Bunker Hill Bunny is a Warner Brothers cartoon short, released in 1950. It stars the beloved carrot-crunching Bugs Bunny and the infamous rabbit-hater Yosemite Sam. Set in the time of the American Revolution, Bugs is an American Minuteman defending a paltry wooden fort against a heavily armed redcoat named Sam. Despite his relentless bombardment of Bugs, Sam is unable to outwit him. Ultimately, a thoroughly defeated Sam concedes to his enemy and defects, boldly declaring: "If you can't beat 'em, join 'em." At the end of the cartoon, Bugs and Sam march in lockstep for the cause of the American Independence.
This reminds us a bit of what is happening with banks and financial technology (fintech) players these days. More and more large banks are finding ways to partner with upstart companies, and it's something community banks are going to have to think more about as the fintech industry continues to mushroom.
Consider that a recent report by BNY Mellon points out that there are at least 4,000 start-ups active in the fintech space, with more than a dozen of these already valued at over $1B. Total investment in these types of ventures reached $12B in 2014, or about 3x what it was the year earlier.
Large banks are partnering with fintech players in a variety of ways. For example, JPMorgan Chase recently said it has forged a strategic partnership with OnDeck Capital that will get off the ground sometime in 2016. Reportedly, Chase will be offering small-dollar business loans to small businesses using OnDeck's underwriting technology. This will give Chase a platform and process for quick approvals and funding. The loans will reportedly be Chase-branded and remain on the bank's balance sheet, while OnDeck provides loan servicing under a white label program.
The announced deal follows another arrangement OnDeck has with BBVA Compass. That arrangement is more of a referral program, where BBVA sends borrowers to OnDeck to apply for a loan. Other alternative platforms have also formed similar arrangements with banks and we would expect to see these types of agreements grow over time.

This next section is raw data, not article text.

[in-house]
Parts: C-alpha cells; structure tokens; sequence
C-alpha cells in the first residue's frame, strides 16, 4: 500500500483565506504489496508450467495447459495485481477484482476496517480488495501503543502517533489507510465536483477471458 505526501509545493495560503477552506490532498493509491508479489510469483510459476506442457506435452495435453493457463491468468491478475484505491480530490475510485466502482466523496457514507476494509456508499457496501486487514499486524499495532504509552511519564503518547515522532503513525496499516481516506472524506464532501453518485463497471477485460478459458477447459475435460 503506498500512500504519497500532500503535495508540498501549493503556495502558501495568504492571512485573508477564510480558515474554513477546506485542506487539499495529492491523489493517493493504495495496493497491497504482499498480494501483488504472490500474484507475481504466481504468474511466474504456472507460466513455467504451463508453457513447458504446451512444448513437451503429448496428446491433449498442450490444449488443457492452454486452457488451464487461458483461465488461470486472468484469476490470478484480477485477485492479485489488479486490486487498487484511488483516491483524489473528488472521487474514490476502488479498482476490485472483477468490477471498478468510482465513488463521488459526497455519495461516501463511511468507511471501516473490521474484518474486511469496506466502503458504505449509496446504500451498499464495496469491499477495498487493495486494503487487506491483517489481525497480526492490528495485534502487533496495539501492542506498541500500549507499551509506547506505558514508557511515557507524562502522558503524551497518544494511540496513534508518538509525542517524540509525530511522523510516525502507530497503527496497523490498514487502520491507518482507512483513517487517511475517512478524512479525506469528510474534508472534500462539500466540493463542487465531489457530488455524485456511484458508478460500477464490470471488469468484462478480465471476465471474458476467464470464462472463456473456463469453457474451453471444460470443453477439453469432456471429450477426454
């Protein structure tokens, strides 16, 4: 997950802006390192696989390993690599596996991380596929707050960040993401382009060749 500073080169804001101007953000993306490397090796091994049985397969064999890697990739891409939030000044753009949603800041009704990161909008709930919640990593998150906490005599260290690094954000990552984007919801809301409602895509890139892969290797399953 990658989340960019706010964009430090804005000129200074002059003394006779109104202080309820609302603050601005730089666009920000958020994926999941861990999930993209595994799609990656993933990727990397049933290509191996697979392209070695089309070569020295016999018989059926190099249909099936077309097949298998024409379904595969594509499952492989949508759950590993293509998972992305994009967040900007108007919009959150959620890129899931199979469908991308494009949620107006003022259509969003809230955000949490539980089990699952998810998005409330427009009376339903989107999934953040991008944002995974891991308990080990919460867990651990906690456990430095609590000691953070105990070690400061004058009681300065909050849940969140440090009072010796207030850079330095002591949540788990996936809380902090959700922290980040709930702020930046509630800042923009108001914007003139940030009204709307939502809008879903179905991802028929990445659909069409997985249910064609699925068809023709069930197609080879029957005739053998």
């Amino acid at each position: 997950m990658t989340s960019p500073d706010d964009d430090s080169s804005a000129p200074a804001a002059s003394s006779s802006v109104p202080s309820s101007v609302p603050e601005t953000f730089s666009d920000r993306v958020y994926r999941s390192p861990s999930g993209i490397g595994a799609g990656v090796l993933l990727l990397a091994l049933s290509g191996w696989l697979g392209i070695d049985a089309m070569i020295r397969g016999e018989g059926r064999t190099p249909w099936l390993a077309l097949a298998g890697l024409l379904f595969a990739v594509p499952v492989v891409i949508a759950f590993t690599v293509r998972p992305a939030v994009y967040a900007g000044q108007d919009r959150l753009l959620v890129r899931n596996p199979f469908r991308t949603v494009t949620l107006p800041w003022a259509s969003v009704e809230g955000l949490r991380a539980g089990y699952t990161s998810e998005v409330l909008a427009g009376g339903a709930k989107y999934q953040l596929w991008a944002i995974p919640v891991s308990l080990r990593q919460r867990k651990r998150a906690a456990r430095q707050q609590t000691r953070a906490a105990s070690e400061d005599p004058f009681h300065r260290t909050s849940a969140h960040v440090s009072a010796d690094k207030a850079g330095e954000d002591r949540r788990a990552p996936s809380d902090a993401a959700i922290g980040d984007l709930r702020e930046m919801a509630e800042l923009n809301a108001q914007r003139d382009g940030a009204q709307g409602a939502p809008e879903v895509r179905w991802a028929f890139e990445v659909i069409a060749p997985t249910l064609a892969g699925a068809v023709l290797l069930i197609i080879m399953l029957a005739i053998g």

KeyCorp took another path, meanwhile, by recently announcing a partnership with a company in the digital payments space. The company provides software enabling property management companies to accept mobile and digital payments. Earlier in 2015, the bank also invested in a PA-based health care payments provider and also a NC-based maker of software that digitizes paper invoices.
To be certain, when banks form partnerships or invest in other companies, they need to pay careful attention to risk. Regulators are going to be closely scrutinizing these types of deals, so banks have to be particularly mindful to monitor, measure and manage the risk closely.
Certainly as an industry, banks have always had a healthy level of spending on technology. But in the past, the dollars have largely gone to routine maintenance rather than innovation. This is slowly changing as banks seek to compete more effectively.
Clearly community banks do not have the deep pockets that big banks do, so any innovative technology spending must be carefully done. Your bank cannot fund major investments in promising start-ups or buy them, but you can still look for opportunity. As a starting point, keep tabs on the trends, monitor what the big banks are doing and think about all of this in context of your Boomer (now) and your Gen X/millennial (soon) customer base as you enhance your offerings.
Fintech disrupters are here to stay so banks need to respond proactively. Take a page from Yosemite Sam perhaps by thinking more along the lines of how to join the best technologies to your existing product and service offerings to keep customers engaged now and in the future. That's all for today folks.